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A 10-year bond yield combines the bond’s interest income and its capital gain or loss to calculate an average annual rate of return. Also known as the yield to maturity, it assumes the 10-year bond’s interest payments to be reinvested at the same rate. The approach seems complicated only because it requires an understanding of the system by which bonds earn money.
A bond is a security sold by a business or government unit to raise funds and represents the seller’s promise to repay the buyer at a specified date or maturity. Whether it’s a government treasury bond or a bond issued by a municipality or a corporation, the seller also promises to make regular interest payments to the bondholder until the maturity date arrives. In the case of the 10-year bond yield, the maturity is 10 years.
If the bond has a face value of $1,000 US Dollars (USD), for example, and a coupon rate of 5 percent, that means it will pay $50 USD in one year as long as certain conditions are met. The price of a bond can fluctuate as a result of changes in interest rates, and the two will move in opposite directions. As interest rates go up, the bond’s price goes down and vice versa, and such fluctuations can take place more than once between the bond’s issuance and its maturity.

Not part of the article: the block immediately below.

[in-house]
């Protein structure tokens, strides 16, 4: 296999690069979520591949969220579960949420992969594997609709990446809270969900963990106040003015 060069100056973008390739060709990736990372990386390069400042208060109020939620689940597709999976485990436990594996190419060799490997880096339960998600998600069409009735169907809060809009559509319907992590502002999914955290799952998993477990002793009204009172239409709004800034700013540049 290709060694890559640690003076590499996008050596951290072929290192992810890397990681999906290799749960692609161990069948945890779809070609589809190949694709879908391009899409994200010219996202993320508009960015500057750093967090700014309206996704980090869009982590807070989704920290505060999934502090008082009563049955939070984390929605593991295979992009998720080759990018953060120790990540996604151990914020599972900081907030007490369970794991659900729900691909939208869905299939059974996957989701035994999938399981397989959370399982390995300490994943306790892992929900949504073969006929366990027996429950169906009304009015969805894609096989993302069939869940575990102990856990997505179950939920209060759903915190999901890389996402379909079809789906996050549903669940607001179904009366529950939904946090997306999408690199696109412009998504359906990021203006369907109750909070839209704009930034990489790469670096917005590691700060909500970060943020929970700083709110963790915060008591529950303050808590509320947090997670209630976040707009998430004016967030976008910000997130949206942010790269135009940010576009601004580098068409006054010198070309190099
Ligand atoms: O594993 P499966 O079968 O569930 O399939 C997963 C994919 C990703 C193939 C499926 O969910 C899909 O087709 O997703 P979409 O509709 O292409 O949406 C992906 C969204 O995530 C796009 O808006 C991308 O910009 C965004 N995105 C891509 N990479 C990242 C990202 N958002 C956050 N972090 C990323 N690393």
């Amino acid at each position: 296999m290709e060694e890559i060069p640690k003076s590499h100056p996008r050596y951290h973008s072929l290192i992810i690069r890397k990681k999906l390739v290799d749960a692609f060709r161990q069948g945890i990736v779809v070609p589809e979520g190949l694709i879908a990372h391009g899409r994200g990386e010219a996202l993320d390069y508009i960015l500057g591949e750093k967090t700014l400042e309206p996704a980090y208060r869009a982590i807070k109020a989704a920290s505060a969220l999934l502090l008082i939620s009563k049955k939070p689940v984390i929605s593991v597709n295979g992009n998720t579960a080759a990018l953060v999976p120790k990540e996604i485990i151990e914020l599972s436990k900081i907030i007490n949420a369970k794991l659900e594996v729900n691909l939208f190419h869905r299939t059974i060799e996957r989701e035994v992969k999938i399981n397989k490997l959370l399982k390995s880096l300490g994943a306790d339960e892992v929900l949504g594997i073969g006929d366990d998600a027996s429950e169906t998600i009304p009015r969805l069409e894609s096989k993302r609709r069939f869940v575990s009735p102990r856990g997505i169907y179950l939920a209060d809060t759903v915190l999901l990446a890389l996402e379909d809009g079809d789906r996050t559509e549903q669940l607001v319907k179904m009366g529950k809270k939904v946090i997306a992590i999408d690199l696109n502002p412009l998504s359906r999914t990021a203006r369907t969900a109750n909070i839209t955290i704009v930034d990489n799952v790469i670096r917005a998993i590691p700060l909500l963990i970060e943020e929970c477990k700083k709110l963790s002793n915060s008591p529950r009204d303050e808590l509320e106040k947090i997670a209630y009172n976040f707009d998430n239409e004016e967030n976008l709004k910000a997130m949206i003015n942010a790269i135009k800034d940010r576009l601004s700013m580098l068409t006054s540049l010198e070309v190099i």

The coupon rate is a percentage of the bond’s face value rather than the bond’s price at a given time, so the yield that it provides can be different from the nominal 5 percent. In this example, it would continue to be $50 USD because the face value would remain at $1,000 USD, but if falling interest rates pushed the bond’s actual price to $1,100 USD, the yield would become 4.55 percent. No matter how many times those changes occur before maturity, they are reflected in the 10-year bond yield.
The other factor is the capital gain or loss. If interest rates remained steady through the bond’s lifetime, its price would also be unchanged. The 10-year bond yield in that case would be based only on the coupon payments, but rising or falling interest rates and a corresponding increase or decrease in the bond’s price would provide the second component. That would be known at maturity, when all of the figures necessary to calculate the yield would be available.
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